Republicans have tried to obstruct in every which way possible.
The Speaker of the House - the Honorable and the immensely great Nancy Pelosi is speaking now before this historic vote! I will update as often as I can, or see my twitter feed. She says the legislation is about the American creed of life, liberty and pursuit of happiness, as well as opportunity.
As the historic vote in House for health care reform nears, I am going to bring to conclusion my series on measures targeted at slowing down the growth, and ultimately reducing, of actual health care costs and not just of health insurance. Today, I will be focusing on parts of the bill that are geared to reduce prescription drug expenses. The overall potential savings will depend not just on provisions that directly reduce prescription drug expenses but also provisions that reduce prescription drug consumption, resulting in an overall reduction in cost.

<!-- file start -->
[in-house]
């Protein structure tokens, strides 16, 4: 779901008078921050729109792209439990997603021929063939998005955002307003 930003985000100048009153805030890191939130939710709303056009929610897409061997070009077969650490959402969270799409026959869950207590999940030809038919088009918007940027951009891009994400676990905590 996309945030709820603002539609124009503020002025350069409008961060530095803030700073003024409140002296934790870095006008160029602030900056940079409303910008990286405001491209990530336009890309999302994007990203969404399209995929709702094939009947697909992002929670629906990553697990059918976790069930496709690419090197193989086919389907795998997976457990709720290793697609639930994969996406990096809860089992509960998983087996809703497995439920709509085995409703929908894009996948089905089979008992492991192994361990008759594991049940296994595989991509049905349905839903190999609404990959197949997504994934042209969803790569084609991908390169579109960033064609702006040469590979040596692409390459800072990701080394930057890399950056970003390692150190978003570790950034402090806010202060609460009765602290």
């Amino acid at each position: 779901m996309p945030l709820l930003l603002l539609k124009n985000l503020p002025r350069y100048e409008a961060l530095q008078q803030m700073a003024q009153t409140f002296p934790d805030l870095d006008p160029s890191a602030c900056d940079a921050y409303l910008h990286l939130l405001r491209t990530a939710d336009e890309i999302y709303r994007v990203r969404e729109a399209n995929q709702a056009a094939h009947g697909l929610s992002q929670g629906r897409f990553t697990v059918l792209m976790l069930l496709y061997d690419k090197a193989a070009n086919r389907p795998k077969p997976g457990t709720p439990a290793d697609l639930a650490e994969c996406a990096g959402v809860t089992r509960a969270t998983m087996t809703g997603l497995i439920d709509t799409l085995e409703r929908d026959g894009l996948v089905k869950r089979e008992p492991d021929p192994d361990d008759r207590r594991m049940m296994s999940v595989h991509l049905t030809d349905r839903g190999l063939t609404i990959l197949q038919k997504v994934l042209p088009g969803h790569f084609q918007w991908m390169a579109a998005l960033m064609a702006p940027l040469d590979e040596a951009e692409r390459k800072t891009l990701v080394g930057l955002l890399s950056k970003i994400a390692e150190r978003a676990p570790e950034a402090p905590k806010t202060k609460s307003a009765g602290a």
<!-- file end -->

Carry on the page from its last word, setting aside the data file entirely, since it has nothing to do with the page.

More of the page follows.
In a research study published in September of 2008, the Kaiser Family Foundation noted that in 2006, almost $220 billion was spent on prescription drugs, nearly 10% of our total spending on health care. The growth rate of prescription drug spending also outpaces those of hospital and physician services.
Early this morning, the New York district office of House Rules Committee Chair Louise Slaughter had a brick thrown through the window. Just yesterday, the tea party protesters of the health care reform bill also came to their true racist, homophobic, bigoted form: